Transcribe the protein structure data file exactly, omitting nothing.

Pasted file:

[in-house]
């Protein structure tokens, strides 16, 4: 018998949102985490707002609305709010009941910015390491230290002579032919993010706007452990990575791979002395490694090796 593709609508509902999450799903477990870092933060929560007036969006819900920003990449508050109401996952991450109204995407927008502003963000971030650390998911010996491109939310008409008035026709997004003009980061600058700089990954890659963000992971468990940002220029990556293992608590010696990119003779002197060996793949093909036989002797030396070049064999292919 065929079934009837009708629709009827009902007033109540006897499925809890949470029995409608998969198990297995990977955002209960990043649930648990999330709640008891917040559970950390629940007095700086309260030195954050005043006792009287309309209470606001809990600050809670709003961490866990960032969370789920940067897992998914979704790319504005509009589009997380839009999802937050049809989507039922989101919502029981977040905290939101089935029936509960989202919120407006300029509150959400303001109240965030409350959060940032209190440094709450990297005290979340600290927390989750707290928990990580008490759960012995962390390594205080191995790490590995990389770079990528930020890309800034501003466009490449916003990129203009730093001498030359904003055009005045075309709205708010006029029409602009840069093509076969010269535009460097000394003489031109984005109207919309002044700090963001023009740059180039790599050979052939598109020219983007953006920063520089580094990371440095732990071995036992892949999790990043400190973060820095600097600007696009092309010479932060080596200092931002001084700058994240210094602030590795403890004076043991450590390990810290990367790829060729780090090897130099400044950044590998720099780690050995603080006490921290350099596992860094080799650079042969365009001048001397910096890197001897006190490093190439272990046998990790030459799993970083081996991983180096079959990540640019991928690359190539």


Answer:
[in-house]
């Protein structure tokens, strides 16, 4: 018998949102985490707002609305709010009941910015390491230290002579032919993010706007452990990575791979002395490694090796 593709609508509902999450799903477990870092933060929560007036969006819900920003990449508050109401996952991450109204995407927008502003963000971030650390998911010996491109939310008409008035026709997004003009980061600058700089990954890659963000992971468990940002220029990556293992608590010696990119003779002197060996793949093909036989002797030396070049064999292919 065929079934009837009708629709009827009902007033109540006897499925809890949470029995409608998969198990297995990977955002209960990043649930648990999330709640008891917040559970950390629940007095700086309260030195954050005043006792009287309309209470606001809990600050809670709003961490866990960032969370789920940067897992998914979704790319504005509009589009997380839009999802937050049809989507039922989101919502029981977040905290939101089935029936509960989202919120407006300029509150959400303001109240965030409350959060940032209190440094709450990297005290979340600290927390989750707290928990990580008490759960012995962390390594205080191995790490590995990389770079990528930020890309800034501003466009490449916003990129203009730093001498030359904003055009005045075309709205708010006029029409602009840069093509076969010269535009460097000394003489031109984005109207919309002044700090963001023009740059180039790599050979052939598109020219983007953006920063520089580094990371440095732990071995036992892949999790990043400190973060820095600097600007696009092309010479932060080596200092931002001084700058994240210094602030590795403890004076043991450590390990810290990367790829060729780090090897130099400044950044590998720099780690050995603080006490921290350099596992860094080799650079042969365009001048001397910096890197001897006190490093190439272990046998990790030459799993970083081996991983180096079959990540640019991928690359190539």